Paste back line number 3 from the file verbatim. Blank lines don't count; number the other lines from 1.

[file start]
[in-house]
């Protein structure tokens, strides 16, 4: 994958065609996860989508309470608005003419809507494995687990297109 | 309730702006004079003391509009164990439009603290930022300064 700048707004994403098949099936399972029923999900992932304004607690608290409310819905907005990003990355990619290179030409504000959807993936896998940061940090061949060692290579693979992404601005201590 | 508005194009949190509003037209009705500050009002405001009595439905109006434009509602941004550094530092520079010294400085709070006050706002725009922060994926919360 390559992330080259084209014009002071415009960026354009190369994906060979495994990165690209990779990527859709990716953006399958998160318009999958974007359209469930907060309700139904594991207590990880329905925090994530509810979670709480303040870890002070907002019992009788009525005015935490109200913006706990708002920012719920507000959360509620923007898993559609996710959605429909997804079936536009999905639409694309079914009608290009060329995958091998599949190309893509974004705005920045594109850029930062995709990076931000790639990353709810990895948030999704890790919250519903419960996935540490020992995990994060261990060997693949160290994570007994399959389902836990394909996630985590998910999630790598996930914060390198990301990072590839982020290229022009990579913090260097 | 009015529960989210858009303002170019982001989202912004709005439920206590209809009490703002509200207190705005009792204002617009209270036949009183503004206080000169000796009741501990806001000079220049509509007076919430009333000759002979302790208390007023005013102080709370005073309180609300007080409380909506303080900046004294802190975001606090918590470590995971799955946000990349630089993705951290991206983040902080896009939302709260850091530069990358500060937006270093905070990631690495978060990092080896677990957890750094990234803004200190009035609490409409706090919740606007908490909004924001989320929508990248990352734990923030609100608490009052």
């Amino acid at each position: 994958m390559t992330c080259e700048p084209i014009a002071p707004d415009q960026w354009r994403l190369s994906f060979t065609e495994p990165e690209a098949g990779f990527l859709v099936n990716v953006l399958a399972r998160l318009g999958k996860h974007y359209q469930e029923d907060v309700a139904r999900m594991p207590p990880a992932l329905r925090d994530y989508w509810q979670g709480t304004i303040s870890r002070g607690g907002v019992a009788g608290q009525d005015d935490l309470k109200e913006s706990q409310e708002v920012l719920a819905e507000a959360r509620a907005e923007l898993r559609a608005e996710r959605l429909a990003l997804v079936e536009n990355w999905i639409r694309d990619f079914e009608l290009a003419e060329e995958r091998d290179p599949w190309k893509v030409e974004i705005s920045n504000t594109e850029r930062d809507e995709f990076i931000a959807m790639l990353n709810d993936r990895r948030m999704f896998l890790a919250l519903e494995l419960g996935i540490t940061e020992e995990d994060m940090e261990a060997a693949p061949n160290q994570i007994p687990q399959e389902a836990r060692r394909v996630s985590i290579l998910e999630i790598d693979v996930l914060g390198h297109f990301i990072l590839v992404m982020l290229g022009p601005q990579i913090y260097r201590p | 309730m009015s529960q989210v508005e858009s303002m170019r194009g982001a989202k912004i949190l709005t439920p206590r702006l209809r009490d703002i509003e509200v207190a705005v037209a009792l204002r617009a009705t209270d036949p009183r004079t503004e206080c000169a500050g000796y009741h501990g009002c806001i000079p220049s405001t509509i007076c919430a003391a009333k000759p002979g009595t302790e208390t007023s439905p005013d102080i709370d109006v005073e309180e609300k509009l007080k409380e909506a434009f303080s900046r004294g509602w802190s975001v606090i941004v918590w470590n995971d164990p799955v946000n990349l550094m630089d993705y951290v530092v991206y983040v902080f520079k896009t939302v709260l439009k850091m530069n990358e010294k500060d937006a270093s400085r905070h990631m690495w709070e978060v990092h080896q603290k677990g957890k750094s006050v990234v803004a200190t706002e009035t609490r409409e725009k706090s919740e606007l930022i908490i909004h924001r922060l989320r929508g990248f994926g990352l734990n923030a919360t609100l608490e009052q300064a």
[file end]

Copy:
């Amino acid at each position: 994958m390559t992330c080259e700048p084209i014009a002071p707004d415009q960026w354009r994403l190369s994906f060979t065609e495994p990165e690209a098949g990779f990527l859709v099936n990716v953006l399958a399972r998160l318009g999958k996860h974007y359209q469930e029923d907060v309700a139904r999900m594991p207590p990880a992932l329905r925090d994530y989508w509810q979670g709480t304004i303040s870890r002070g607690g907002v019992a009788g608290q009525d005015d935490l309470k109200e913006s706990q409310e708002v920012l719920a819905e507000a959360r509620a907005e923007l898993r559609a608005e996710r959605l429909a990003l997804v079936e536009n990355w999905i639409r694309d990619f079914e009608l290009a003419e060329e995958r091998d290179p599949w190309k893509v030409e974004i705005s920045n504000t594109e850029r930062d809507e995709f990076i931000a959807m790639l990353n709810d993936r990895r948030m999704f896998l890790a919250l519903e494995l419960g996935i540490t940061e020992e995990d994060m940090e261990a060997a693949p061949n160290q994570i007994p687990q399959e389902a836990r060692r394909v996630s985590i290579l998910e999630i790598d693979v996930l914060g390198h297109f990301i990072l590839v992404m982020l290229g022009p601005q990579i913090y260097r201590p | 309730m009015s529960q989210v508005e858009s303002m170019r194009g982001a989202k912004i949190l709005t439920p206590r702006l209809r009490d703002i509003e509200v207190a705005v037209a009792l204002r617009a009705t209270d036949p009183r004079t503004e206080c000169a500050g000796y009741h501990g009002c806001i000079p220049s405001t509509i007076c919430a003391a009333k000759p002979g009595t302790e208390t007023s439905p005013d102080i709370d109006v005073e309180e609300k509009l007080k409380e909506a434009f303080s900046r004294g509602w802190s975001v606090i941004v918590w470590n995971d164990p799955v946000n990349l550094m630089d993705y951290v530092v991206y983040v902080f520079k896009t939302v709260l439009k850091m530069n990358e010294k500060d937006a270093s400085r905070h990631m690495w709070e978060v990092h080896q603290k677990g957890k750094s006050v990234v803004a200190t706002e009035t609490r409409e725009k706090s919740e606007l930022i908490i909004h924001r922060l989320r929508g990248f994926g990352l734990n923030a919360t609100l608490e009052q300064a």